So far, we have chosen two rides that we would like to select one to undertake from:
1) London to Nordkapp (Norway) via Denmark, Sweden, Norway and Finland. This would be an epic 2500 mile ride, taking us well past the Arctic Circle.
2) Circumnavigate Iceland, which would be considerably shorter at a mere 1,200 – 1,500 miles.

I would love to do both rides but due to various fiscal and time limitations for all parties concerned, this is highly unlikely. What it will ultimately boil down to is timing. When there are several people involved with varying calendar restrictions, finding the sweet spot is complicated.

Does anyone have experience of either of these cycle rides?

Day 12: Kendour YHA to Lochranza (Isle of Arran)

Total mileage: 78
Terrain: Flat on mainland but steep end of day climb on Arran with heavy rain

Another long day in the saddle after the previous day.  However, we had a glorious view in the morning at the YHA hostel.  The guys there were all really friendly and sent us off with a hot cup of tea and toast.

The weather was pretty foul again but not the same level of rainfall as the previous day.  We cycled for a few miles on the small B7000 the hostel was sited off, until we came to the A713 main road to Ayr at Carpshaim.  This road was fantastic as there was a long downhill through some incredible countryside.  I think in all, we must have had the slope in our favour for about 4 miles.

We stopped off at a superstore in Ayr to stock up after the previous night’s food shortages.  None of us wanted to be stuck in that position again in a hurry.  Ayr is a very industrialised town and not particularly pleasant.  Although the cycle route was well marked, the parts that took us through the urban areas, up through Prestwick and Troon, were particularly forgettable.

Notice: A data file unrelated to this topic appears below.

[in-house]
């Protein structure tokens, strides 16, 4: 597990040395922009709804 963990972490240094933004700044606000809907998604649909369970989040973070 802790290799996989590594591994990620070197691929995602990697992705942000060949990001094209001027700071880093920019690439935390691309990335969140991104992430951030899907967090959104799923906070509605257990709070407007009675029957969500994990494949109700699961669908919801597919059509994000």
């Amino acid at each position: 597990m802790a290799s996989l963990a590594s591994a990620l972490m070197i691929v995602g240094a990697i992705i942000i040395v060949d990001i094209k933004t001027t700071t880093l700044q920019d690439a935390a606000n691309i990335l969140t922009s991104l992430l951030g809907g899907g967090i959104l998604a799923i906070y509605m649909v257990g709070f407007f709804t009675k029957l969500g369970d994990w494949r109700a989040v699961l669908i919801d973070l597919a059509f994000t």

Fortunately, the route through the forests close to Kilwinning and Stevenston were really pretty and well maintained.  We hardly saw another soul.  The well kept cycle route made the ever worsening weather more bearable.  Indeed, with 5 miles to Androssan where we intended to catch a ferry to Arran, the skies opened.

By the time we made it to Androssan, we were all completely soaked and the level of motivation was dropping almost as fast as our body temperatures.  We timed the ferry perfectly, arriving with just enough time to buy our tickets and board the ferry.  As you can see from the first picture, our bikes were fastened with a single bungee to the side of the boat.  This, however, was sufficient as the crossing was relatively calm.

Arran looked incredible at first sight.  The heavy, opalescent skies looming threateningly overhead as the ferry drew into the harbour.  It was getting cold and our kit had not dried on the brief crossing.  Mary was feeling the worst, suffering from knee problems.  The harbour town of Brodlick was sufficiently congenial but very small.  We soon pushed past the town limits as we headed northwards, towards the other ferry port town on the island of Lochranza.

Our route clung to the coastline, affording us the opportunity to see a sea lion as we rode along.  The absence of traffic was also noted, something that made the final 16 mile push all the more bearable in the rain storm.  The second leg of the Arran ride took us inland, into the mountains.  The drama of the landscape was incredible, a real highlight of the trip as we forced the bikes up an ever steeper climb.  The lashing rain only seemed to heighten the moment, making the scenery foreboding and menacing.  It truly felt as though we were adventurers in parts unknown.

The hostel in Lochranza was great but considering that we had hardly passed a soul on the roads, strangely busy!

A longer outing equals more pain!

More gorgeous scenery on Sussex

With such good weather here in Sussex, I thought it would be a real shame not to make the most of it by going for a longer cycle that on Tuesday.

I got a little lost en route and ended up cycling along the A3 dual carriageway at one point, with trucks and cars whistling past me at 70mph. That was certainly not the relaxed country ride I had planned! hat said, I did get to see some extraordinary scenery and beautiful villages in the Downs.

Google map of today’s cycle route

I think I will keep the cycle tomorrow short and save myself for a decent one down in Devon over the weekend.